September 2nd, 2002, 05:45 PM
recently a friend's computer (running windowns 98) had some of the keys on the keyboard reconfigured and now she is unable to type in passwords, instant message, or type papers with any sense of clarity. i haven't been able to get to the computer myself as i am away at school, but i was looking for some ideas to help her. is there a known virus that does this? is it possibly something the user did? how do i get to the keys to reset them back to the default settings? any help would be greatly appreciated. just ask if more information is necessary. thank you.
September 2nd, 2002, 05:47 PM
Where they keys physically rearranged or where the keys remapped?
September 2nd, 2002, 05:51 PM
If they were physically rearranged, she has two options:
1) physically rearrange them back
2) screw it, learn to type on a normal keyboard and leave the keys how they are (defiantely always fun when others try to type)
If they were remapped via some sort of software program, you should be able to find a bunch of freeware and shareware ke mappers at download.com.
September 2nd, 2002, 08:41 PM
i've heard of viruses that will remap keyboards to print whole phrases when you press a single key.
also a few years back i had a keyboard that had the "special feature" of remapping or programming your own macros....so i could have it type out "jabberwocky is cool" everytime i pressed the F1 key for instance.
but every once and a while it would spontaniously switch keys for no reason or my dad would accidently remap it. ask her if she has any "set macros" or "suspend macros" keys on her keyboard. she could have done it without realizing it.
U suk at teh intuhnet1!!1!1one
September 2nd, 2002, 09:05 PM
I know some trojans allow the attacker to change keys at will. She may want to look for something along the lines of a trojan on her computer.
The radiance of ignorace in a world of nothingness and all of this time your pestilence has created nothing but uselessness
September 2nd, 2002, 09:21 PM
along those lines...go to www.download.com and do a search for trojanhunter....there is a 30 day free trial, make sure you get all the updates after you install.
It isn't paranoia when you KNOW they're out to get you...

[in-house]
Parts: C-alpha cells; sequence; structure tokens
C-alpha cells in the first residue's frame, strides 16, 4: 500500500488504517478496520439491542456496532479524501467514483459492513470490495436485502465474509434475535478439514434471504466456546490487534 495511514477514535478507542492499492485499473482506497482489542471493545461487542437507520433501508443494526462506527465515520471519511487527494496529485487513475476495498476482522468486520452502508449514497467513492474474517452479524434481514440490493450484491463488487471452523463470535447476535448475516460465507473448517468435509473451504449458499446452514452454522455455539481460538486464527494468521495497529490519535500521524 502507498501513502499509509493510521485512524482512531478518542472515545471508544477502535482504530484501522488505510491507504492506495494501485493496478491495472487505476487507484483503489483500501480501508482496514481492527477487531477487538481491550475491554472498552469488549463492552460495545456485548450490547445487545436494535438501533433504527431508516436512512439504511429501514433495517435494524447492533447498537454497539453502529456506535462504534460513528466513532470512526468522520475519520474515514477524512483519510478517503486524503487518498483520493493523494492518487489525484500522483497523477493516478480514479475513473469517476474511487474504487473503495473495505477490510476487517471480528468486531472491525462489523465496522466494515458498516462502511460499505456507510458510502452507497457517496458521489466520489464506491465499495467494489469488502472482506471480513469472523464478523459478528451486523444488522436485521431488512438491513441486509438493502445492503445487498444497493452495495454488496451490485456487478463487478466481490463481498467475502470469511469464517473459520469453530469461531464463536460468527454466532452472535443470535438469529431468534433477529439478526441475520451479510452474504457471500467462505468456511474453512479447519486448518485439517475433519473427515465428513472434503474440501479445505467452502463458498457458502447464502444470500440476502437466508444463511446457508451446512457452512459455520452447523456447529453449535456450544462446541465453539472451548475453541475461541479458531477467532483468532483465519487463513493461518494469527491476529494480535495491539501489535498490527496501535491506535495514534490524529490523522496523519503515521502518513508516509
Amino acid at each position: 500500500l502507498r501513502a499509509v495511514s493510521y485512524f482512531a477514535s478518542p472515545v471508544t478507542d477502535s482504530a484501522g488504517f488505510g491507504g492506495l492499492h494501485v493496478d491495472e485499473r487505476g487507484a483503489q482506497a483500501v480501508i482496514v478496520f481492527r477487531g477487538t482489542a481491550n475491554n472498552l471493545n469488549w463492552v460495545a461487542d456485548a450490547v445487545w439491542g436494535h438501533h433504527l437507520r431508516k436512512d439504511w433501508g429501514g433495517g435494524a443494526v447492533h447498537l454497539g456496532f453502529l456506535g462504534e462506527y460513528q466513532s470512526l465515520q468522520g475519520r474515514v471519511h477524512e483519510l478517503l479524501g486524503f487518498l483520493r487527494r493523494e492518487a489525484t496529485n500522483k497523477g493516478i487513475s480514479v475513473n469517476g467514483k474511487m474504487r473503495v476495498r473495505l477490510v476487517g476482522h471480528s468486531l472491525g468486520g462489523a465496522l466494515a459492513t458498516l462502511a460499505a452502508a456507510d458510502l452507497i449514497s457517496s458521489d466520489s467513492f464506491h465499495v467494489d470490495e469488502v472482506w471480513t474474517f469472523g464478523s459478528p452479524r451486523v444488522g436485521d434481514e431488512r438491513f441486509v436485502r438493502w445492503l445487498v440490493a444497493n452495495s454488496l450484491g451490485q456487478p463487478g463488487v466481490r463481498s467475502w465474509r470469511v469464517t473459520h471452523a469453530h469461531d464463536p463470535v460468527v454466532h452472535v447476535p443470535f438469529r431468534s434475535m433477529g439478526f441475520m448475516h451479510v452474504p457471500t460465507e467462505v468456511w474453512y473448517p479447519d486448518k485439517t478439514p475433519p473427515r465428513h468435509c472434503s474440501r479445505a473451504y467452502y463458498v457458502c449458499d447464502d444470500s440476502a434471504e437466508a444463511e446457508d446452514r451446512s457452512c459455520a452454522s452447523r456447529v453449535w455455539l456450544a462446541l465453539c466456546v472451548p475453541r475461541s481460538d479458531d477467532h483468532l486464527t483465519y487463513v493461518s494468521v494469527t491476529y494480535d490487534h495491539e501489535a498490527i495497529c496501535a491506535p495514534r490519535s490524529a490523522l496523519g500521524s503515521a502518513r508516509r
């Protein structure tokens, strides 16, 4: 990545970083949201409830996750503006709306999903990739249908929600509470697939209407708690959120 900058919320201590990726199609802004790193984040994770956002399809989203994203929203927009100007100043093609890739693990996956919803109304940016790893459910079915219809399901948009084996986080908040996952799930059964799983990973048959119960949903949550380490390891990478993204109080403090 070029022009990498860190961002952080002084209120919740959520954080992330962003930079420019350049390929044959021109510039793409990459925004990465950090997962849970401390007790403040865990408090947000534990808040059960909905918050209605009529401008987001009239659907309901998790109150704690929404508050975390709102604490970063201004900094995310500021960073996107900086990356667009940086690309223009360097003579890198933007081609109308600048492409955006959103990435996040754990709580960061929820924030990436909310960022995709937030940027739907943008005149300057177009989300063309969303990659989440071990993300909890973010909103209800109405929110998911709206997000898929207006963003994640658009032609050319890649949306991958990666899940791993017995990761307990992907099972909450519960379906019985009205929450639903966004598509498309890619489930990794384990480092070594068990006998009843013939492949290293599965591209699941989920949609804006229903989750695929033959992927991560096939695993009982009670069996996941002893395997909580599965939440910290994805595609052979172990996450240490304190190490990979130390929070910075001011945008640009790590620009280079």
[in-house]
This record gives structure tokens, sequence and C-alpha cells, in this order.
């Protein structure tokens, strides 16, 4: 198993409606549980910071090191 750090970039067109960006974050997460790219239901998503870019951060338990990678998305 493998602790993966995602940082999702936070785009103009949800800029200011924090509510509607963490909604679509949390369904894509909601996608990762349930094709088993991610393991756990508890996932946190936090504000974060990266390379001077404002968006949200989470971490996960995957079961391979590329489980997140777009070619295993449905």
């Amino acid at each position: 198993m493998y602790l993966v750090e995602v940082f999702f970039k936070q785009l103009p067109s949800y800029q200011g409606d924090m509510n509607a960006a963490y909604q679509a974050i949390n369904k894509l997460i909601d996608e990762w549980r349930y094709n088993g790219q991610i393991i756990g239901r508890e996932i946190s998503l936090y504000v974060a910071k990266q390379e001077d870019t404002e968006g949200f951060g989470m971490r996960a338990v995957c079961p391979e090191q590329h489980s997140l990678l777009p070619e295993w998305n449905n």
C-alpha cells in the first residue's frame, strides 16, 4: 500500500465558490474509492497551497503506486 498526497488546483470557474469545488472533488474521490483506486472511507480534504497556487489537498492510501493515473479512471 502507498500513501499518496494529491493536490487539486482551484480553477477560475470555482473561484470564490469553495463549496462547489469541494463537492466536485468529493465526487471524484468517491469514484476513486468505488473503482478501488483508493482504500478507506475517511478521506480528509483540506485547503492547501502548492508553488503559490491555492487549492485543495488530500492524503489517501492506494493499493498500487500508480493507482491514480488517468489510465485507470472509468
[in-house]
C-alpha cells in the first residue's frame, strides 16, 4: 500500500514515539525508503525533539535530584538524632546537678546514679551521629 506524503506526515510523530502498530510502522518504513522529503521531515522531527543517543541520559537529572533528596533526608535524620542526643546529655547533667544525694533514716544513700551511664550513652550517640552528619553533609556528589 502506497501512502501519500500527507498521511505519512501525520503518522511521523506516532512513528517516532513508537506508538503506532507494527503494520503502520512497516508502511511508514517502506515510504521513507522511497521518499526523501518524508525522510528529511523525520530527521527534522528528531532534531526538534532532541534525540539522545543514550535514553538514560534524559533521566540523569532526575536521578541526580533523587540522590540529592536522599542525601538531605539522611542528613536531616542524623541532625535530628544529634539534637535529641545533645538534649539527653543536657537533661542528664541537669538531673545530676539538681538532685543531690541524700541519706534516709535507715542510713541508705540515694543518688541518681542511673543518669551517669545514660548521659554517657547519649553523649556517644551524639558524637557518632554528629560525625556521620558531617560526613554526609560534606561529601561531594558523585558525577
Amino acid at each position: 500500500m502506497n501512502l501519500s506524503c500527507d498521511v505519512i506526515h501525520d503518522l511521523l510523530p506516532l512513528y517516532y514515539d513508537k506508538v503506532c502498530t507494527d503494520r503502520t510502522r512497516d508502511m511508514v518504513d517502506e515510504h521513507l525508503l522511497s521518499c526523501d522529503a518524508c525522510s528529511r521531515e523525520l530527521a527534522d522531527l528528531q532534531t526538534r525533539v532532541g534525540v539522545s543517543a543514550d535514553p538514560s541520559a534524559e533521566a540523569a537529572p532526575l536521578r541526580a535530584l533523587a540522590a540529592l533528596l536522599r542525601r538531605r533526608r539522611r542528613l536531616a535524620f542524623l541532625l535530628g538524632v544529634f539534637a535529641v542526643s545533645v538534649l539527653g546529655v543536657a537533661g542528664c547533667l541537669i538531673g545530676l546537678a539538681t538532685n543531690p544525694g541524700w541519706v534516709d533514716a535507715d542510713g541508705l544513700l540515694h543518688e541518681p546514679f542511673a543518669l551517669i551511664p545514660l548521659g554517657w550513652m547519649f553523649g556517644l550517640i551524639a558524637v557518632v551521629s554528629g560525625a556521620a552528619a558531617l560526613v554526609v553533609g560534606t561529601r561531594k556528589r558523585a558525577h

September 2nd, 2002, 11:41 PM
also, i could be way of here but its just a thought. say she/he ahd there keybored setup for uk english then some how accidentally reconfigured it for us english (probably not that exact example but along those lines)
worth a check, u never know. u might be supprised
September 3rd, 2002, 06:46 PM
thanks for your help. the keys haven't been physically moved. it's just when the "i" key is pressed for example she might get the letter "a". is there a way to change the keys in windows or is a 3rd party software program the way to go? i checked the configuration it has been on US English. thanks again.
September 3rd, 2002, 08:33 PM
Windows has some special layouts that change key mappings.
In the control panel > Keyboard
Input Locals Tab > Properties Under input language you will find some specialized mappings. It should be USA, if it is not you should change it to USA for a standard 101 keyboard mapping using the QWERTY system.
Aside from this I don't know of any native program for remapping the keys. Many programs have their own macro creators and key maps can be made within them. I.E. you can map keys in Word but not directly. It protects the keys such as I and E from being mapped directly to each other so that is probably not the responsible party. However, many programs do not put that level of protection in. I know the common Telnet program I used at a previous company allowed full keyboard mapping using the ASCII hex equivalency of the character. This mapping, however, was only in use within the program and did not affect windows at all.
Finally, this happened to me once and what had occurred is that I spilled soda (Coke) on my keyboard. When I typed "J" it typed K, for I it typed K also. There were a few more cross connected keys. This is easy to test for just slap a new keyboard on and if it corrects it then the problem is in the circuitry of the keyboard and is not a software issue at all.
Hope this helps.
\"We are pressing through the sphincter of assholiness\"
September 4th, 2002, 05:18 AM
I had this problem ti turned out the keyboard was so dirty that it was****ing it up and the connector had a load of dust in it.
Ill THink of one when i get time.